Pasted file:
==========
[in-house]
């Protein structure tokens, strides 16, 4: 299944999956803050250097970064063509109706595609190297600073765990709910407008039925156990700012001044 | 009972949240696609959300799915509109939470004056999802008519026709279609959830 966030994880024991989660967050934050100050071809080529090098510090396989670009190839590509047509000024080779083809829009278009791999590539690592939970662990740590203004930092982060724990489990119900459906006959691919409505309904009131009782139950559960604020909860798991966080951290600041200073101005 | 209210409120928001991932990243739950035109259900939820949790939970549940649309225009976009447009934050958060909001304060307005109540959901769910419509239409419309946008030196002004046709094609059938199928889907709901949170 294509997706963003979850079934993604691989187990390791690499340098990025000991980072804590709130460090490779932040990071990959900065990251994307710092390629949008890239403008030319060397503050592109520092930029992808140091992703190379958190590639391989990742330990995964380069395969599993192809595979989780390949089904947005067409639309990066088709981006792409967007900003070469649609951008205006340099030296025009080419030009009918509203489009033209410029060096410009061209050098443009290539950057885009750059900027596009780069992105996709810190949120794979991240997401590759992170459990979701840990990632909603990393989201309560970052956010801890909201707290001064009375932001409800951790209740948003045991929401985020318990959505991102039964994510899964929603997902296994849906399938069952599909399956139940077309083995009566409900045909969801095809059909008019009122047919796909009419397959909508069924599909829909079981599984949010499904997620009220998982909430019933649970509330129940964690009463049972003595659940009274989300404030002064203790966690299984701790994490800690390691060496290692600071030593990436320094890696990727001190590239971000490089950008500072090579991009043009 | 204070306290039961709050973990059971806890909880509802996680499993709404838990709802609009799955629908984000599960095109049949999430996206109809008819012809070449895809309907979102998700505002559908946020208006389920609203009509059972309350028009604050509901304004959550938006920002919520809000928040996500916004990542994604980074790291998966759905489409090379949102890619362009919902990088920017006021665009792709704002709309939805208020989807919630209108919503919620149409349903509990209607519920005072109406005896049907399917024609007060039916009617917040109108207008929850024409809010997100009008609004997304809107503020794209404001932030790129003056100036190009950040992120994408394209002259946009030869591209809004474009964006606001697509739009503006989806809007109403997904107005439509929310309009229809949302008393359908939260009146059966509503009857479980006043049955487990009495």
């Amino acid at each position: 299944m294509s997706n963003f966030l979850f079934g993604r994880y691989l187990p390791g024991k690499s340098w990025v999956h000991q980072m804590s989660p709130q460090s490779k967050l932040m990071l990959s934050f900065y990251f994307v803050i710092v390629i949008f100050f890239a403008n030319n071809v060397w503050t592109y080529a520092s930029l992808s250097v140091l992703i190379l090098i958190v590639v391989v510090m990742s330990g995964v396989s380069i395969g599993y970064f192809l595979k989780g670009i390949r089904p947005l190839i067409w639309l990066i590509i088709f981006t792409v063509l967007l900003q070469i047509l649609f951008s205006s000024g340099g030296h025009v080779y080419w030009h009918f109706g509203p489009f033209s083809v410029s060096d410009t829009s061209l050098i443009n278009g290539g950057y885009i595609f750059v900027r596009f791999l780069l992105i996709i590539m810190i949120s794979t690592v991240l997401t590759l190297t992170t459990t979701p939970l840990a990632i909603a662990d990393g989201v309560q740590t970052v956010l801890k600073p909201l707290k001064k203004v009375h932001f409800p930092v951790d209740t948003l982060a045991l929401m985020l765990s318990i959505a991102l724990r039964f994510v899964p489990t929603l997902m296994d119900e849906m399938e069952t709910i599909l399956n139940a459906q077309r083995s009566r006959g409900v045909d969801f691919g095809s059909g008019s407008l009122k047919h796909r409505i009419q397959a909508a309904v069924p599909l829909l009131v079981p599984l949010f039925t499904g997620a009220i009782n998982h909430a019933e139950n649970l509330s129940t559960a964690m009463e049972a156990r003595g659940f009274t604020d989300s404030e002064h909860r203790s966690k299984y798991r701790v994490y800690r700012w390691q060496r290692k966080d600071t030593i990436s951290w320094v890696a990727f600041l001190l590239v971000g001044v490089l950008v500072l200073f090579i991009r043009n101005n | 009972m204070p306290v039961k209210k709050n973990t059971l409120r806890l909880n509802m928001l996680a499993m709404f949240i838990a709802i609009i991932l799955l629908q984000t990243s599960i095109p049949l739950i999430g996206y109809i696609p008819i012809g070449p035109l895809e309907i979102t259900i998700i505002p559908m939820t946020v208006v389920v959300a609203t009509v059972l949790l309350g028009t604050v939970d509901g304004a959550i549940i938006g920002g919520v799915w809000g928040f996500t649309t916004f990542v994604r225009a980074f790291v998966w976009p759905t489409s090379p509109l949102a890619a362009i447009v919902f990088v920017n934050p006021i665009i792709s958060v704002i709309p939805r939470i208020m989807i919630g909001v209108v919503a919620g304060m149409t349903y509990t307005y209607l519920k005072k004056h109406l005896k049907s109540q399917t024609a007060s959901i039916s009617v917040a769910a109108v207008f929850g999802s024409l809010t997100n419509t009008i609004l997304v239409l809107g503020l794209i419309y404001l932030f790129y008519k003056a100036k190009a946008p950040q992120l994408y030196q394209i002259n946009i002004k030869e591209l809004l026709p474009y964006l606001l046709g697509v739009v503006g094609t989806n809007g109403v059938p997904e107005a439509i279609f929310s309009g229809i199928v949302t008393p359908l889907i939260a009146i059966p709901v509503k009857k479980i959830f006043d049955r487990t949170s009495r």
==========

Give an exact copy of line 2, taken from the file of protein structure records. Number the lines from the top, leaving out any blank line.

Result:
């Protein structure tokens, strides 16, 4: 299944999956803050250097970064063509109706595609190297600073765990709910407008039925156990700012001044 | 009972949240696609959300799915509109939470004056999802008519026709279609959830 966030994880024991989660967050934050100050071809080529090098510090396989670009190839590509047509000024080779083809829009278009791999590539690592939970662990740590203004930092982060724990489990119900459906006959691919409505309904009131009782139950559960604020909860798991966080951290600041200073101005 | 209210409120928001991932990243739950035109259900939820949790939970549940649309225009976009447009934050958060909001304060307005109540959901769910419509239409419309946008030196002004046709094609059938199928889907709901949170 294509997706963003979850079934993604691989187990390791690499340098990025000991980072804590709130460090490779932040990071990959900065990251994307710092390629949008890239403008030319060397503050592109520092930029992808140091992703190379958190590639391989990742330990995964380069395969599993192809595979989780390949089904947005067409639309990066088709981006792409967007900003070469649609951008205006340099030296025009080419030009009918509203489009033209410029060096410009061209050098443009290539950057885009750059900027596009780069992105996709810190949120794979991240997401590759992170459990979701840990990632909603990393989201309560970052956010801890909201707290001064009375932001409800951790209740948003045991929401985020318990959505991102039964994510899964929603997902296994849906399938069952599909399956139940077309083995009566409900045909969801095809059909008019009122047919796909009419397959909508069924599909829909079981599984949010499904997620009220998982909430019933649970509330129940964690009463049972003595659940009274989300404030002064203790966690299984701790994490800690390691060496290692600071030593990436320094890696990727001190590239971000490089950008500072090579991009043009 | 204070306290039961709050973990059971806890909880509802996680499993709404838990709802609009799955629908984000599960095109049949999430996206109809008819012809070449895809309907979102998700505002559908946020208006389920609203009509059972309350028009604050509901304004959550938006920002919520809000928040996500916004990542994604980074790291998966759905489409090379949102890619362009919902990088920017006021665009792709704002709309939805208020989807919630209108919503919620149409349903509990209607519920005072109406005896049907399917024609007060039916009617917040109108207008929850024409809010997100009008609004997304809107503020794209404001932030790129003056100036190009950040992120994408394209002259946009030869591209809004474009964006606001697509739009503006989806809007109403997904107005439509929310309009229809949302008393359908939260009146059966509503009857479980006043049955487990009495």